“Prediction is very difficult, especially if it’s about the future.”
― Niels Bohr, physicist
Holdout samples are a key component to estimating a “useful” forecasting model. Set aside data at least equal in length to your forecast horizon (“holdout sample”). Build your models on the remaining data (“modeling sample”). And compare the candidate models’ forecast performance over the holdout sample.
At a minimum, a single holdout sample should be used.
But to get a better sense of a model’s future performance, consider using multiple holdout samples.
This guards against basing your model on a holdout sample that is unrepresentative of the overall characteristics of the time series.
One way to achieve this is to use “rolling” holdout samples.
A rolling analysis of a time series is generally used to test a model’s stability. That is, are a model’s parameters stable across time or do they change, especially in a systematic way?
This is important for a forecasting model. We don’t want a forecasting model whose parameters are changing during the forecast horizon in an unexpected (i.e. unmodeled) manner.
Suppose our forecast horizon is 6 months.
Under a single holdout sample, we would set aside the last 6 months of data as the holdout sample. Then using the remaining data as the modeling sample, estimate models, forecast over the single holdout sample and compare the models’ performance.
This will help narrow down the pool of candidate models.
Rolling holdout samples
But under a rolling holdout approach, also called “time series cross-validation,” we would set aside a longer sample of data, say, the last 12 months. Then:
Step 1: Estimate a model and forecast over the first 6-months of this 12-month period (“roll 1”);
Step 2: Then add one 1 month to the tail-end of the estimation sample, recalibrate the model, and forecast over the subsequent 6-months (“roll 2”);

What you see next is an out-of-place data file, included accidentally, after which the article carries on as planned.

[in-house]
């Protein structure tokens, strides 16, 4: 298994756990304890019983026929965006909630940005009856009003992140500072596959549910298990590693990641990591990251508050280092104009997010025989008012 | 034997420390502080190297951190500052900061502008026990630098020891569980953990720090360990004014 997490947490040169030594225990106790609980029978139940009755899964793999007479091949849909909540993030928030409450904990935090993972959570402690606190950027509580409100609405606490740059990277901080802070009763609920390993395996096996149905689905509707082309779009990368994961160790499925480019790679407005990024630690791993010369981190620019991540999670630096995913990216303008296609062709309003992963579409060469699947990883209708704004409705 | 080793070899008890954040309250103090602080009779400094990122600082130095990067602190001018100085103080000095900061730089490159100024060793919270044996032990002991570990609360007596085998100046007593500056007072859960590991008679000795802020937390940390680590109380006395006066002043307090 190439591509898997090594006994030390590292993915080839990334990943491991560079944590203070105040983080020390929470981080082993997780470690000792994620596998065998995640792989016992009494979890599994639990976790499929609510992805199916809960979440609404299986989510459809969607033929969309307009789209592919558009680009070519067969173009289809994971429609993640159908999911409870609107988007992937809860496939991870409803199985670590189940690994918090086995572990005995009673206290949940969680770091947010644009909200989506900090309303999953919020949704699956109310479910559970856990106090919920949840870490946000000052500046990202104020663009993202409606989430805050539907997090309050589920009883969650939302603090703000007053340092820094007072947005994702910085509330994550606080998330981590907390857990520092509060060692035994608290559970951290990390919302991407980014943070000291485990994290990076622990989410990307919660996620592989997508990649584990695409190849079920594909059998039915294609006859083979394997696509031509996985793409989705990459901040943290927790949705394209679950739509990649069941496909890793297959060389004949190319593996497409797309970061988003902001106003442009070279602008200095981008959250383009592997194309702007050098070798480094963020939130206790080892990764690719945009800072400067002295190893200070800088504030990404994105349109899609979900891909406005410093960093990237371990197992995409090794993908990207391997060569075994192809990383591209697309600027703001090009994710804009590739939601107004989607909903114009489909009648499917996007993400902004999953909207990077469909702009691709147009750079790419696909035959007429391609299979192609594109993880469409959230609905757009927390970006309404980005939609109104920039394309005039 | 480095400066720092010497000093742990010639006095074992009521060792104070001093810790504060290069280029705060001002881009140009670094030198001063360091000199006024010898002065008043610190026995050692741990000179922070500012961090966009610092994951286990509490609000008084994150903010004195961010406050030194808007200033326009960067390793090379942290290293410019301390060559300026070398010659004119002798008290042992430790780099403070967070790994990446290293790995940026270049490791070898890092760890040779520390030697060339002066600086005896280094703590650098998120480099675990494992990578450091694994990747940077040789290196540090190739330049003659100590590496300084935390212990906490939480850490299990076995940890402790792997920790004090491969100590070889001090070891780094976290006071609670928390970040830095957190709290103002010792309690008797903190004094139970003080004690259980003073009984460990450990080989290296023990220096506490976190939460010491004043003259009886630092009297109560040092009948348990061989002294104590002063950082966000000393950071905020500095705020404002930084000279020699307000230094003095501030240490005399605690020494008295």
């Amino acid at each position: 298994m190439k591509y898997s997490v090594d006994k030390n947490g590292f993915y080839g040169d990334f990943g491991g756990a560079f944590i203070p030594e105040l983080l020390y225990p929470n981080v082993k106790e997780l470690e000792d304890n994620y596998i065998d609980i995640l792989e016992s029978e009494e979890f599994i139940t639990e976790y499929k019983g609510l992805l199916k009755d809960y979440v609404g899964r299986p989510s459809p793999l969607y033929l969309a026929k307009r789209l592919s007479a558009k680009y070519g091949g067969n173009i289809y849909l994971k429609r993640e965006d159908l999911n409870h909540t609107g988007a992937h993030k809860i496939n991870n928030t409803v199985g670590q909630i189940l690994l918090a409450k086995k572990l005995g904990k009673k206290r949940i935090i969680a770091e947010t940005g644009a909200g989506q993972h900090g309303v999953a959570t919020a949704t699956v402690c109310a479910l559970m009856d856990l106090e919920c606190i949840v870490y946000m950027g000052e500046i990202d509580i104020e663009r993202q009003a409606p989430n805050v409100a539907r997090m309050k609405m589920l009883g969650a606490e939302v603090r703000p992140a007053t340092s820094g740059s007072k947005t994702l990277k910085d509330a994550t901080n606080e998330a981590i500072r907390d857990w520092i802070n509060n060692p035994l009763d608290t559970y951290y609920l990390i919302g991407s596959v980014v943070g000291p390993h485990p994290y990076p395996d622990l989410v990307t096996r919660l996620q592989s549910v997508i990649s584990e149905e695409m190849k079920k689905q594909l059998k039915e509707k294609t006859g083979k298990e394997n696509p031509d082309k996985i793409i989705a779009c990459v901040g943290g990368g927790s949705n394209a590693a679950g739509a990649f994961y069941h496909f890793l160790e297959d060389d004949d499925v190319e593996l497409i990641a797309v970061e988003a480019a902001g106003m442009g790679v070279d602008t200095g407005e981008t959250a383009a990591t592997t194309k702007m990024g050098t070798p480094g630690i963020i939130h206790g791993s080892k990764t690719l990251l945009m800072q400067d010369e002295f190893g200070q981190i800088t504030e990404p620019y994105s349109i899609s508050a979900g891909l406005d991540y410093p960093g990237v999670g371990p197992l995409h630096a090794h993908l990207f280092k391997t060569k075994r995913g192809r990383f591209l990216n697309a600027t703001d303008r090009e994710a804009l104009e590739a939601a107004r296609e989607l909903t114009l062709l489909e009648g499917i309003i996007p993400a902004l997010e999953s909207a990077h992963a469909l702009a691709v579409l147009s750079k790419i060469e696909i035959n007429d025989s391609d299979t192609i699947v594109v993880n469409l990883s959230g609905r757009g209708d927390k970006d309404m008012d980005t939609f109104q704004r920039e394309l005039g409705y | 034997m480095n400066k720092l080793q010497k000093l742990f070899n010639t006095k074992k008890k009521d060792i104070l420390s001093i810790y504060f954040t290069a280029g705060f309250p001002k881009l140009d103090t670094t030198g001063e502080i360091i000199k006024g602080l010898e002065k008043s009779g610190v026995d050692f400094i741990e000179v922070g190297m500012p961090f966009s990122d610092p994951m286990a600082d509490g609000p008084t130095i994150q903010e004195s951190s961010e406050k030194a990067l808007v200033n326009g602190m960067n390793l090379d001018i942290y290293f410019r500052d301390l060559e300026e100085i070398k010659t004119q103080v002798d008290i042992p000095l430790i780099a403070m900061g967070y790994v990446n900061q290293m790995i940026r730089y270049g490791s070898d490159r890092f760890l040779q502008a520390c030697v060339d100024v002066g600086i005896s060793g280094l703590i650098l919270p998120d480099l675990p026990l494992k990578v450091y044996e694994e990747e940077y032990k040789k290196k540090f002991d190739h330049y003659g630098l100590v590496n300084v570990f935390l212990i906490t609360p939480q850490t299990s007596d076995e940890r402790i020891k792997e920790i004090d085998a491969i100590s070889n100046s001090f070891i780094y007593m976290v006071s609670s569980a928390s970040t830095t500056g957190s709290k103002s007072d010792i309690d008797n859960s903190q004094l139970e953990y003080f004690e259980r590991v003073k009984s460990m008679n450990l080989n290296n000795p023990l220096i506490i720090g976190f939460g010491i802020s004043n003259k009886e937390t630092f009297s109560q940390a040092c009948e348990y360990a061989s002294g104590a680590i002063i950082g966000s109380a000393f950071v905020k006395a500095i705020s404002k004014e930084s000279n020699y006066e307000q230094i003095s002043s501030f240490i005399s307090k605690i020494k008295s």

Step 3: Then add another month to the estimation sample, recalibrate and forecast over the subsequent 6-months (“roll 3”);
Step 4: Repeat until there are no more 6-month periods (“rolls”) remaining in the 12-month period.
So, in this example, we would have recalibrated our model 7 times (each with a modeling sample that is one additional month longer than the previous). And we would have made 7 forecasts over the rolling holdout periods.
The last “roll,” it turns out, is the same 6-month period we would have used under a single 6-month holdout sample case. So, we generate the stats for a standard single holdout sample during the course of this rolling holdout approach.
If we are examining multiple candidate models, this process can generate a lot of data. Below is an example of the rolling forecasts for one model.
Summary roll statistics
For each roll forecast, we can calculate the MAPE and MPE and observe how they change across the rolling forecasts.
Are the MAPE and MPE constant? Fluctuate with no apparent trend? Or exhibit some systematic trend?
Doing this for every candidate model we are testing generates charts like this which can quickly show any areas of concern:
In this example, candidate models 18 and 15 may be worth further inspection since their MAPEs are much higher than the rest in a recent roll period (roll 6).
What else makes a model useful?
So, with respect to the guidelines for whittling down a pool of candidate models we listed in an earlier article, we can add the following from a rolling holdout analysis:
Stability – The model’s parameters should retain their statistical significance and not vary too much across the rolling periods; and the model’s residuals should remain “white noise” across the rolls;
Consistency of Performance – The model’s forecast accuracy and bias should not exhibit any strong trends, especially trends in the “wrong” direction (i.e. getting progressively worse) as the more recent time period is approached.
Strong Rolling Holdout Sample Performance – The model’s forecast accuracy and bias, averaged across all the rolls, should be high and low respectively. That is both the average MAPE and MPE should be low.
Benefits of Rolling
The primary benefit of a rolling analysis is that we get to see how a model performs forecast-wise over multiple time spans equal in length to our forecast horizon; instead of relying on performance in just one holdout sample.
A rolling analysis also addresses the issue of a short holdout sample (e.g. short forecast horizon) possibly not being representative of the general character of the time series.
In addition, a rolling analysis can be used as a check for the “best” model chosen using a single holdout sample. That is, would you pick the same model using the rolling holdout approach? If not, why?
In sum, a model that is persistently better at holdout sample forecasting over a longer time frame is likely to be more robust.
So, let ‘em roll!